Foster Program – Become a Foster!
Simply put, fostering saves lives.
Foster homes provide temporary care for cats, kittens, dogs, and puppies who aren’t old enough, too sick, or stressed in a shelter environment. Some animals need just a few weeks of foster care, while others may need longer-term foster placement. The ACS Foster Program also provides an opportunity to introduce a pet to your home, without making a lifelong commitment. If you’re unsure about adoption, this is a great way to help a pet in need without a long-term commitment.
ACS wants our foster families to feel supported during this process. Fostering changes lives – for both you and the pets in need! By offering your time, love, and home to an animal in need, you are changing a life for the better.
In general, animals that are adoptable are not eligible for the foster program. Animals that are typically in need of a foster home are:
- Kittens and puppies who are too young to be adopted out into permanent homes.
- Dogs and cats who are nursing their babies.
- Animals who are being treated for injury or illness.
- Animals that are experiencing stress and anxiety in a shelter environment.
How Foster Care Works
Animal Care Society will work with each individual foster to help meet the needs of their home and the pet. ACS will provide all veterinary care (at an approved ACS veterinarian), medicine, food, and supplies needed for foster animals.
Requirements of Foster Homes:
- Foster homes must provide a loving and safe environment.
- Be able to transport your foster pet to and from the shelter or to and from veterinarian appointments.
- Stay in touch with ACS regarding any concerns with your foster animal.
Your first step in becoming an approved foster home with Animal Care Society is to fill out a Foster Application. Once the application is received, a staff member will review your application for approval. Once approved, we will reach out to you for pets that are in need!Click Here to Apply Today!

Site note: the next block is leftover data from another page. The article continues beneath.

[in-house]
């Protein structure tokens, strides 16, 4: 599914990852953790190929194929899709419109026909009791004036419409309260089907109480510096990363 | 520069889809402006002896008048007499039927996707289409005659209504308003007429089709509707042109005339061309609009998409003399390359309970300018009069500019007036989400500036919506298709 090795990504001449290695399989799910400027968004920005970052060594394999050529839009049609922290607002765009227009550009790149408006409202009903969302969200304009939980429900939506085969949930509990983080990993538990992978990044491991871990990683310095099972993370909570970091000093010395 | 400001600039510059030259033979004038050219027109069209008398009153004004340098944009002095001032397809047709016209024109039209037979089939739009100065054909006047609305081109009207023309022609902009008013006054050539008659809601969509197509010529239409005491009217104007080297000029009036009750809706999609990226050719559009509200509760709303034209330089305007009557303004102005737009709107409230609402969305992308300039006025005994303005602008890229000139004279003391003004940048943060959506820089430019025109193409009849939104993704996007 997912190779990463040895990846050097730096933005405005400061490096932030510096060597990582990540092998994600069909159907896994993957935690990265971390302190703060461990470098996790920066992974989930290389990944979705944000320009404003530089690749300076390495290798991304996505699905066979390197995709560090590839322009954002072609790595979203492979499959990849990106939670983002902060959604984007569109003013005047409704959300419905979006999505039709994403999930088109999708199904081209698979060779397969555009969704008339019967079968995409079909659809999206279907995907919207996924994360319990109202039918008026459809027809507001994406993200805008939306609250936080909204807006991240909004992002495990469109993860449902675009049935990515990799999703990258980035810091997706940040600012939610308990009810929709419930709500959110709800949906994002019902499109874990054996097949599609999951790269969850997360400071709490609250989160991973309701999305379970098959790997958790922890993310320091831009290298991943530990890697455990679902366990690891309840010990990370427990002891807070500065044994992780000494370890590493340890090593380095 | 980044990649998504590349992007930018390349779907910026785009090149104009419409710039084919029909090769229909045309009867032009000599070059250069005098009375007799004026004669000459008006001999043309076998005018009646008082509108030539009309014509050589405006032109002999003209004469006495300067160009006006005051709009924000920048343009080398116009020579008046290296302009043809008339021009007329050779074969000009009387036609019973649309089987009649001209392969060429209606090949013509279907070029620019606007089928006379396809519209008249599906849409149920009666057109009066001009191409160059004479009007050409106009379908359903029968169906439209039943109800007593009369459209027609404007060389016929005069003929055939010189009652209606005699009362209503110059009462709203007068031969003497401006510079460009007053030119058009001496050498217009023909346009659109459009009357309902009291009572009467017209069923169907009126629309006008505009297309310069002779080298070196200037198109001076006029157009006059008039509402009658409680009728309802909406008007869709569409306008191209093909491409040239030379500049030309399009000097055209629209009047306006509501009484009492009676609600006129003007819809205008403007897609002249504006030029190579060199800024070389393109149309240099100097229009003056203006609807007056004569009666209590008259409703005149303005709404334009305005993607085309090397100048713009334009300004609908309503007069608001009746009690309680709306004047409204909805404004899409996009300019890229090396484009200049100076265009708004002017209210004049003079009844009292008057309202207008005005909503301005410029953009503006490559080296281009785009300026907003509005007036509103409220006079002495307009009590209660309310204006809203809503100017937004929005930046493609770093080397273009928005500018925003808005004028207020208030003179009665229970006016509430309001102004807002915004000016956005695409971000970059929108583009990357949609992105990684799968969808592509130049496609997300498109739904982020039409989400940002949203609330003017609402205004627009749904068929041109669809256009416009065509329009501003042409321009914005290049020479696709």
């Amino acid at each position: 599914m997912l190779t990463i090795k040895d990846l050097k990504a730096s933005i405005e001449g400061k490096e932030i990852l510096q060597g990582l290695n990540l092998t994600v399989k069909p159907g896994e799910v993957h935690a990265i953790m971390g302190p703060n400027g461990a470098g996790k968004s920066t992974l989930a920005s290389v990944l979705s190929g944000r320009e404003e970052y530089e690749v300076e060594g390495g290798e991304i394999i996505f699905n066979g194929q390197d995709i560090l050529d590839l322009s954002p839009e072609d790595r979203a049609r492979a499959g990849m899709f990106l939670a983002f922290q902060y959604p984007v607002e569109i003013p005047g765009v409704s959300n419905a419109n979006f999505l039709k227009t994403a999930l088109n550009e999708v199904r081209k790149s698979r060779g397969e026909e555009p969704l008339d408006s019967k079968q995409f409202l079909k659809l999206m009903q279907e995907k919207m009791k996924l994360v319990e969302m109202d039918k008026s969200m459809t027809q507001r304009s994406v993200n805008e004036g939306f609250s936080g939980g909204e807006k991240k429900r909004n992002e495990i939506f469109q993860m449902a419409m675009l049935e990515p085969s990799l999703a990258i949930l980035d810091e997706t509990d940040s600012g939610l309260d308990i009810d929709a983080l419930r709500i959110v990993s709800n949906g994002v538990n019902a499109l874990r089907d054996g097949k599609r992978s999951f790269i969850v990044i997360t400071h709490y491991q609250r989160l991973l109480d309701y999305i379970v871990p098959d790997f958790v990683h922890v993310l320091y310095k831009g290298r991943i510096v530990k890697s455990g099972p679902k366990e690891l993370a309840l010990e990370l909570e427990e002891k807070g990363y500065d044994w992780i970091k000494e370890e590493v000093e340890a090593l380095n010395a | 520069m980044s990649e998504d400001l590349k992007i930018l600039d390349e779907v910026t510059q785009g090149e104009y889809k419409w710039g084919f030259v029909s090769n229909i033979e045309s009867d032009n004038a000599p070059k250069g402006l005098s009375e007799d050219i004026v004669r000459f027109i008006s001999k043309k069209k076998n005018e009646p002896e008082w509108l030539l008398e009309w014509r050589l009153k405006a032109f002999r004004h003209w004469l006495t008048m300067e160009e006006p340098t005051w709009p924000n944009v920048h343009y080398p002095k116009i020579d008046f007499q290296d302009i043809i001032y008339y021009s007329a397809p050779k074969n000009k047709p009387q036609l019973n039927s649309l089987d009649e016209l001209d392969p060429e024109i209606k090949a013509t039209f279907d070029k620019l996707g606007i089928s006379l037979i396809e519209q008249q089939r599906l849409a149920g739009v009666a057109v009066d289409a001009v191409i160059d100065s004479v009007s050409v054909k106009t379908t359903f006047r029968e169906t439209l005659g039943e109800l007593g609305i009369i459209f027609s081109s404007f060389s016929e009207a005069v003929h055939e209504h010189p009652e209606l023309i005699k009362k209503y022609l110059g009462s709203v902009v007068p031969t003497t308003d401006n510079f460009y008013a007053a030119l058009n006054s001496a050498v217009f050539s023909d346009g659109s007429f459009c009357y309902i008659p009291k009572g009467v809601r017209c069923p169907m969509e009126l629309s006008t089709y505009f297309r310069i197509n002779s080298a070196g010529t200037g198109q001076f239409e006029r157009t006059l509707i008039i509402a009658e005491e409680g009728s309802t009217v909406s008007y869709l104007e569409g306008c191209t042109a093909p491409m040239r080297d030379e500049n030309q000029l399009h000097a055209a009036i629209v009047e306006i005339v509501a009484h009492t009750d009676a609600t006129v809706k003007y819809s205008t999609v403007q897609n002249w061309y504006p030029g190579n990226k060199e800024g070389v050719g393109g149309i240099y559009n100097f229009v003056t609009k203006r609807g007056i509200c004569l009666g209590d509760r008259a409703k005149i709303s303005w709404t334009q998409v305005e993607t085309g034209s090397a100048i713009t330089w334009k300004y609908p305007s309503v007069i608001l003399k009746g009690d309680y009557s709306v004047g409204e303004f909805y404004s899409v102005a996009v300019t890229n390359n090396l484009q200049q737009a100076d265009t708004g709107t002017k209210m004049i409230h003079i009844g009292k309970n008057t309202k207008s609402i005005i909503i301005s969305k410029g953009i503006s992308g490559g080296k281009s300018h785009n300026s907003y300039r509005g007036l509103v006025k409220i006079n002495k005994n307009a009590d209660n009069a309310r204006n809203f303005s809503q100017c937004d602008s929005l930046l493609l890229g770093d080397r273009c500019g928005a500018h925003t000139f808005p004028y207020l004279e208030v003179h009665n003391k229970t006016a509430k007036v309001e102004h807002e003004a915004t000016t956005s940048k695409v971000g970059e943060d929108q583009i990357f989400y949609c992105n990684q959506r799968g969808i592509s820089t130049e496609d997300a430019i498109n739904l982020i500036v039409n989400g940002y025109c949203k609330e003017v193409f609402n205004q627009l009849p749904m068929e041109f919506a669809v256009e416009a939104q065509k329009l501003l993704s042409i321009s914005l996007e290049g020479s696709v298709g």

“Twenty- four years ago, ACS got a call about a cat that just had kittens and was not being treated nicely. The caller was looking for someone to take the cat family and get them to a better place. ACS did not have a foster program and had to say they could not help to the caller. I heard this and said I would foster the cat and kittens, even though I had not done this before, I figured we all loved cats and my entire family would like this. Later that night, my husband and I were given an address very far west off Dixie Highway to meet the lady that would have the momma and kittens. This kitty, which I called Dixie, became my first foster! I knew there was no stopping now.
Over the years, I continually would get new mommas, or pregnant cats, or orphaned kittens. It has sort of become my thing to help these animals and I love it. Many of my fosters came from poor situations. Some were still kittens themselves that were pregnant, some cats were older and probably had many liters but either way I loved them, sat with them while they delivered and talked to them continually telling them that they would never have to do this again. They and their babies would be well fed and get a good home.
Fostering has been an extremely rewarding experience, even though it has its sad moments. The foster animals are so appreciative of what you do for them. It is easy to see it in their eyes. To them, you are a hero!
The hardest part of fostering is letting go of the fosters. But I can say that in my 24 very full years of fostering, I was only a failure twice! I just remind myself that if I keep my fosters, then I won’t have the room or time to help new ones , and there are so many that need help!”
– Sherry, ACS Foster Parent